On this note, it's very worrying how people break down people's interests in gaming and turn it into a far too personal concept. I prefer Call of Duty because it was introduced to me before Battlefield, so I am profoundly better at the former. If I were to tell someone who liked Battlefield this statement, however, I would have been told that I actually liked Call of Duty because I was a neanderthal who liked to pick my nose and take enjoyment in juvenile activities. Children are incendiary. All of these conclusions drawn because of my enjoyment in one video game franchise. I simply do not understand this. At this time, one of my friends ridiculed a Battlefield lover because he apparently "needed to come down to the world with the rest of us." I asked him to explain his reasoning, and all he said was, "What do you mean? He loves Battlefield," and he went on to say a few more things I am not at liberty to say on a webpage that's targeted to viewers of all ages. My point is that his reasoning was so incredibly shallow and based on absolutely nothing that it boggled my mind how he formed his entire opinion of this person around a video game. A video game. Interests are pretty telling of an individual's personality, don't get me wrong, but criticizing the entire being of a person because they like Battlefield or Call of Duty is profoundly ridiculous and ignorant. It only serves as a self-therapeutic measure to make someone feel better about the possibility of difference in opinion, and all it amounts to is incendiary and unwarranted arguments about why your opinion is wrong, David! Oh, and it most certainly does not amount to any change in opinion, unless a slightly eroded friendship over something so petty counts as change.

Let me broaden the scope a little bit and talk about the subsequent feud between console gamers and PC gamers. There is a room in my school that is segmented into two different sides, where two different couches sat. One group of people would sit on the left-side couch and play games on their laptops, while the right-side couch would converse with one another or play on their phones. Neither couch would speak to each other, however, become of some unsaid gaming warfare we had going on. Eventually, someone spoke up and asked the left couch, "What's so good about PC gaming?" and then the warfare became apparent and unbearable. Once again, it became an issue of intelligence, and PC gamers claimed to have all of it. While I'm attempting to be as impartial as I possibly can here, I do feel as though the PC Master Race needs to calm down a bit. Perhaps I say that because of the merciless bullying I suffered when I came out as a console gamer, but plenty of the people on my side returned the bullying to them. The arguments were intense with pure rage, and at one point a fistfight broke out over what platform The Sims 3 ran the best on, and I am the absolute farthest thing from kidding. People broke off friendships during this time that were never mended, and it was a very sorry time to be a part of my class.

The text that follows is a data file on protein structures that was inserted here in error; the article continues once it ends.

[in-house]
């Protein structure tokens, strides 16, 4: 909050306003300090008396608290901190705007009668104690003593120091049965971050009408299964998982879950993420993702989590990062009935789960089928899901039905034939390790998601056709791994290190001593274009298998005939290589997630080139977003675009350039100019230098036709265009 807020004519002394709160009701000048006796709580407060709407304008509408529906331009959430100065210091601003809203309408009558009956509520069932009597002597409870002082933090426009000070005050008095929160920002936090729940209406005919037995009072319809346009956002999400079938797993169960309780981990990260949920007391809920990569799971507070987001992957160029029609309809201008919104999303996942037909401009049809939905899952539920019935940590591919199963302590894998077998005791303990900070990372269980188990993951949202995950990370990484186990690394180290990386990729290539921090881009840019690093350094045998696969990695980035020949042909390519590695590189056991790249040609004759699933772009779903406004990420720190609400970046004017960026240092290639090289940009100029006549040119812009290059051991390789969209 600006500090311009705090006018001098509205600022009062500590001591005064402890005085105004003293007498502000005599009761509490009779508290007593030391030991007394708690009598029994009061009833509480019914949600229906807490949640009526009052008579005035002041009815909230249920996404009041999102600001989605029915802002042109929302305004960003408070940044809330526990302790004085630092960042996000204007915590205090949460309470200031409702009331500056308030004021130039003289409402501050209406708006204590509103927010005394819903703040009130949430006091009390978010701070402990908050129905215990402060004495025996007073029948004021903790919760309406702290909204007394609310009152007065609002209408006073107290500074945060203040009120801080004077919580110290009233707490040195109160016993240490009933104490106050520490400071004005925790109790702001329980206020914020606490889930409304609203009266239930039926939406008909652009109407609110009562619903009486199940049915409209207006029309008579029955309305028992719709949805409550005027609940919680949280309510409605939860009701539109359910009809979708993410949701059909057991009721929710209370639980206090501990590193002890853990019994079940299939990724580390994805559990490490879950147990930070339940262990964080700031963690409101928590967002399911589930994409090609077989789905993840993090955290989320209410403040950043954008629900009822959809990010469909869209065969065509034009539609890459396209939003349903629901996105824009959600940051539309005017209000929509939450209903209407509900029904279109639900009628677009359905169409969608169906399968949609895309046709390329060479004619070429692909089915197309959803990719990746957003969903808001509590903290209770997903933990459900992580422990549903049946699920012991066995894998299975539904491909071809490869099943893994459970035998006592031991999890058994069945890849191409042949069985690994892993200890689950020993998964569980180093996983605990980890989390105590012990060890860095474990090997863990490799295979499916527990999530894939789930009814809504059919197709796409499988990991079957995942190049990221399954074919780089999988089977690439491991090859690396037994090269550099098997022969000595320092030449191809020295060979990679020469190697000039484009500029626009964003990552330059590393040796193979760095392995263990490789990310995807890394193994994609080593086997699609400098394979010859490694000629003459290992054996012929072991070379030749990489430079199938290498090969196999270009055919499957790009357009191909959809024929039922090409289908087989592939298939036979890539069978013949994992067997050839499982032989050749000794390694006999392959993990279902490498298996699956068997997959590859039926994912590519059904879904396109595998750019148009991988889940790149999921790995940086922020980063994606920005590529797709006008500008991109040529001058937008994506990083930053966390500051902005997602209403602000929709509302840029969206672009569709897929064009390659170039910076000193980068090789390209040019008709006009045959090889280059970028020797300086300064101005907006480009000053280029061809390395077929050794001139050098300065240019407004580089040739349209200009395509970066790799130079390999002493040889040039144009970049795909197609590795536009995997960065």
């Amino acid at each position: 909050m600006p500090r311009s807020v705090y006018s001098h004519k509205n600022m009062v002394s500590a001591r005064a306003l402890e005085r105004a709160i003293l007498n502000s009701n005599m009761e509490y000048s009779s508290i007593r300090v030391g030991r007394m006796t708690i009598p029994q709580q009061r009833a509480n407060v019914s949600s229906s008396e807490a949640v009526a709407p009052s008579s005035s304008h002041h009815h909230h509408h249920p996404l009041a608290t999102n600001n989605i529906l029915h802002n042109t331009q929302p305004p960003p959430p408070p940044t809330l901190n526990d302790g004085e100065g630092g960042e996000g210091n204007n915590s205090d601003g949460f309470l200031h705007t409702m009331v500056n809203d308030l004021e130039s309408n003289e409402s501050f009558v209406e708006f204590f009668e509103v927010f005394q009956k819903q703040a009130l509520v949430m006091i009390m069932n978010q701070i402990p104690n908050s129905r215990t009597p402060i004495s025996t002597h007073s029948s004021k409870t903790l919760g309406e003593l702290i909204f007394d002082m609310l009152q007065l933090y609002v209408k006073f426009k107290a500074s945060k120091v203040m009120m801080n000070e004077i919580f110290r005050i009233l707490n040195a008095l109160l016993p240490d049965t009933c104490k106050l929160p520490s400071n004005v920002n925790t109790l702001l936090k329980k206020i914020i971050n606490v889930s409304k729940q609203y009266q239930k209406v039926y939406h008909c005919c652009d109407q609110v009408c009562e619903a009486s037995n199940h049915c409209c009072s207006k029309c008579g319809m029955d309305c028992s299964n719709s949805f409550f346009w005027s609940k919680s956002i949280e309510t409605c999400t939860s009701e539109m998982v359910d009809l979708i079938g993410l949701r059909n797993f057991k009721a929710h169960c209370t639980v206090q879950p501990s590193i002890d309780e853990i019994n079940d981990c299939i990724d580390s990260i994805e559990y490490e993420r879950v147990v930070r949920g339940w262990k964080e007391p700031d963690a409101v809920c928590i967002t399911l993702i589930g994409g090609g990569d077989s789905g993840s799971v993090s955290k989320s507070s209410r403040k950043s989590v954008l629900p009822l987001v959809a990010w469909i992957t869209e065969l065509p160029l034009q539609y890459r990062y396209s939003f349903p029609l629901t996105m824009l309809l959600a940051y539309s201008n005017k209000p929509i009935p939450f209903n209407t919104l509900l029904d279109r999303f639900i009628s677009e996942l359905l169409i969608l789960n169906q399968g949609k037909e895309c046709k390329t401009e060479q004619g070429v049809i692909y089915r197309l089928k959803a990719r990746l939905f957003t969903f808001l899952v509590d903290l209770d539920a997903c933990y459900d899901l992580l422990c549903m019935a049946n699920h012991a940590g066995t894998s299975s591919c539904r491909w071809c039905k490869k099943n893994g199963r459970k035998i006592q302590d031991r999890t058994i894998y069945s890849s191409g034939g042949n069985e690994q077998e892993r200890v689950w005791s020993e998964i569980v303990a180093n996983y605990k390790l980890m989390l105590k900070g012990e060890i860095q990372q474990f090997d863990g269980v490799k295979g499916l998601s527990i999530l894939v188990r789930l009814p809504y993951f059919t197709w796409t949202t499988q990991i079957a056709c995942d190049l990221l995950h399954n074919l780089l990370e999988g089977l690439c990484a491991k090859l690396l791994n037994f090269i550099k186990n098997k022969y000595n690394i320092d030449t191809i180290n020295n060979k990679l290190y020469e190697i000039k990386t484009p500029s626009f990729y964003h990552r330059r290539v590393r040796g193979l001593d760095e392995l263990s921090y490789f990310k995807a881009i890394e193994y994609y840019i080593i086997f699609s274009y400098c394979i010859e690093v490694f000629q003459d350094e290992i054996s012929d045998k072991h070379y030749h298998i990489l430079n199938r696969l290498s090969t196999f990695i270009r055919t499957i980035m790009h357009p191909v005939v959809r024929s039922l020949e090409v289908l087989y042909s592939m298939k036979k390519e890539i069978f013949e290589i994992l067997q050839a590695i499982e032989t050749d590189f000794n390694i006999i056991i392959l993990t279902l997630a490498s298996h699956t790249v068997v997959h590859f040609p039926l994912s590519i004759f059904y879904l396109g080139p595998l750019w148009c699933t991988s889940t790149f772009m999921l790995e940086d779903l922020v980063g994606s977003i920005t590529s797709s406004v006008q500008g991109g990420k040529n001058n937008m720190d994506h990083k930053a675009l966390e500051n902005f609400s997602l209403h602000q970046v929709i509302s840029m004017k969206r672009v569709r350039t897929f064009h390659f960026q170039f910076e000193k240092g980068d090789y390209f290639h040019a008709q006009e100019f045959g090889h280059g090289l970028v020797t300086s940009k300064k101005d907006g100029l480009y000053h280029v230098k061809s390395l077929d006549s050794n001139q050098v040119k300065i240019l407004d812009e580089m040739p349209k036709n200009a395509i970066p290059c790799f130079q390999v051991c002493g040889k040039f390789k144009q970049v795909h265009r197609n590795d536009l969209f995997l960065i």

As a mostly third-person viewer to this gaming platform war, it was unbelievable to watch unfold. Heated arguments, broken friendships, fistfights, over the way people play a certain game? For real? When you look at gaming through this perspective, it makes all gamers look terrible. People didn't seem to understand that it was all up to preference, and they thought that there just had to be a correct answer. PC gamers would hurl specs at console gamers, and confused console gamers would meekly try to retaliate with something about easier controls, and then PC gamers would become livid. It was, without exaggeration, an insane spectacle. It felt like I was a part of another world, in which everyone indulged in extreme hyperbole over the most petty and inconsequential things. It was absolute madness. I had never seen such passion over a certain medium, and it wasn't even about something that truly mattered. Maybe it's because I am a "casual" gamer (cue pitchforks) but this fierce argument is one that I never understood the purpose behind. I went and tested this theory by playing the entirety of the Call of Duty 4 campaign on my Xbox 360, and then going over to my friend's house and playing Call of Duty 4's campaign on his PC that has some specs that I don't comprehend, but all I know is that they are pretty optimal. I successfully noticed approximately zero performance differences between the two and thought they ran just fine. Again, I am not the ultimate opinion on this as I am thoroughly inexperienced with hardcore gaming as a whole, but I don't see why there was such a horrifying year-long argument in my class about what platform to game on.